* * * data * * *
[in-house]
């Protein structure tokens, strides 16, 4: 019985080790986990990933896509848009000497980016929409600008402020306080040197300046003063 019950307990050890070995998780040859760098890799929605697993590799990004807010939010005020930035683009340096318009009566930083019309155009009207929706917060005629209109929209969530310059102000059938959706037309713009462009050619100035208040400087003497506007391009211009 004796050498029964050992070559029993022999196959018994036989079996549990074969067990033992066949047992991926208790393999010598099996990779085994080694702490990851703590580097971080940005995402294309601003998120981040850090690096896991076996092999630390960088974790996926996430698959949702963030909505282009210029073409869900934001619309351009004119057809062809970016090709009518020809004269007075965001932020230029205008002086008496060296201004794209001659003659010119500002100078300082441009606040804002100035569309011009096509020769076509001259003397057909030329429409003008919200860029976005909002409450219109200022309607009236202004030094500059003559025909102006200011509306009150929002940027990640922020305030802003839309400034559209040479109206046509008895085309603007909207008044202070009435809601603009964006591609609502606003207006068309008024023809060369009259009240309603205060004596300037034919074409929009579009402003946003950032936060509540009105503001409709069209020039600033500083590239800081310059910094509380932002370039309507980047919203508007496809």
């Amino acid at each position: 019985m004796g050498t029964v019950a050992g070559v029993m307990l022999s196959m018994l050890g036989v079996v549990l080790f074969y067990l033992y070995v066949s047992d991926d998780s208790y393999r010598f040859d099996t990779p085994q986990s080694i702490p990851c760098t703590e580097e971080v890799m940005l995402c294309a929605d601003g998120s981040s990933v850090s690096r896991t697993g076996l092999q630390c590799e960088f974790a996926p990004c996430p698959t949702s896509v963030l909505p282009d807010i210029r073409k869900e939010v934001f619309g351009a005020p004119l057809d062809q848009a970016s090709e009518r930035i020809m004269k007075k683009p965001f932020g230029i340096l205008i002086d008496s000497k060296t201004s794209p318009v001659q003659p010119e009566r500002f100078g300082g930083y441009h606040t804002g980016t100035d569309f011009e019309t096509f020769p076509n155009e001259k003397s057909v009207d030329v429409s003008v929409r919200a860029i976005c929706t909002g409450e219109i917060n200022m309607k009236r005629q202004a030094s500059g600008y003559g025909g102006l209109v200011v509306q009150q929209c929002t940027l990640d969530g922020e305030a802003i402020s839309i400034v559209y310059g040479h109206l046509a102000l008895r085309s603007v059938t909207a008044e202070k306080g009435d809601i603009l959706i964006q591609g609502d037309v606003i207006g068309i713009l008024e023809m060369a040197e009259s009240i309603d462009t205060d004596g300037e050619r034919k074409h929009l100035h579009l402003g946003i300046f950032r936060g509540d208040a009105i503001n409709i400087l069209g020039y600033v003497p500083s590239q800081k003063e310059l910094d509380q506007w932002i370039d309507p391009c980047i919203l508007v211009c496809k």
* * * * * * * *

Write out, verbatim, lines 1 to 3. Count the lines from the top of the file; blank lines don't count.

[in-house]
């Protein structure tokens, strides 16, 4: 019985080790986990990933896509848009000497980016929409600008402020306080040197300046003063 019950307990050890070995998780040859760098890799929605697993590799990004807010939010005020930035683009340096318009009566930083019309155009009207929706917060005629209109929209969530310059102000059938959706037309713009462009050619100035208040400087003497506007391009211009 004796050498029964050992070559029993022999196959018994036989079996549990074969067990033992066949047992991926208790393999010598099996990779085994080694702490990851703590580097971080940005995402294309601003998120981040850090690096896991076996092999630390960088974790996926996430698959949702963030909505282009210029073409869900934001619309351009004119057809062809970016090709009518020809004269007075965001932020230029205008002086008496060296201004794209001659003659010119500002100078300082441009606040804002100035569309011009096509020769076509001259003397057909030329429409003008919200860029976005909002409450219109200022309607009236202004030094500059003559025909102006200011509306009150929002940027990640922020305030802003839309400034559209040479109206046509008895085309603007909207008044202070009435809601603009964006591609609502606003207006068309008024023809060369009259009240309603205060004596300037034919074409929009579009402003946003950032936060509540009105503001409709069209020039600033500083590239800081310059910094509380932002370039309507980047919203508007496809």
């Amino acid at each position: 019985m004796g050498t029964v019950a050992g070559v029993m307990l022999s196959m018994l050890g036989v079996v549990l080790f074969y067990l033992y070995v066949s047992d991926d998780s208790y393999r010598f040859d099996t990779p085994q986990s080694i702490p990851c760098t703590e580097e971080v890799m940005l995402c294309a929605d601003g998120s981040s990933v850090s690096r896991t697993g076996l092999q630390c590799e960088f974790a996926p990004c996430p698959t949702s896509v963030l909505p282009d807010i210029r073409k869900e939010v934001f619309g351009a005020p004119l057809d062809q848009a970016s090709e009518r930035i020809m004269k007075k683009p965001f932020g230029i340096l205008i002086d008496s000497k060296t201004s794209p318009v001659q003659p010119e009566r500002f100078g300082g930083y441009h606040t804002g980016t100035d569309f011009e019309t096509f020769p076509n155009e001259k003397s057909v009207d030329v429409s003008v929409r919200a860029i976005c929706t909002g409450e219109i917060n200022m309607k009236r005629q202004a030094s500059g600008y003559g025909g102006l209109v200011v509306q009150q929209c929002t940027l990640d969530g922020e305030a802003i402020s839309i400034v559209y310059g040479h109206l046509a102000l008895r085309s603007v059938t909207a008044e202070k306080g009435d809601i603009l959706i964006q591609g609502d037309v606003i207006g068309i713009l008024e023809m060369a040197e009259s009240i309603d462009t205060d004596g300037e050619r034919k074409h929009l100035h579009l402003g946003i300046f950032r936060g509540d208040a009105i503001n409709i400087l069209g020039y600033v003497p500083s590239q800081k003063e310059l910094d509380q506007w932002i370039d309507p391009c980047i919203l508007v211009c496809k």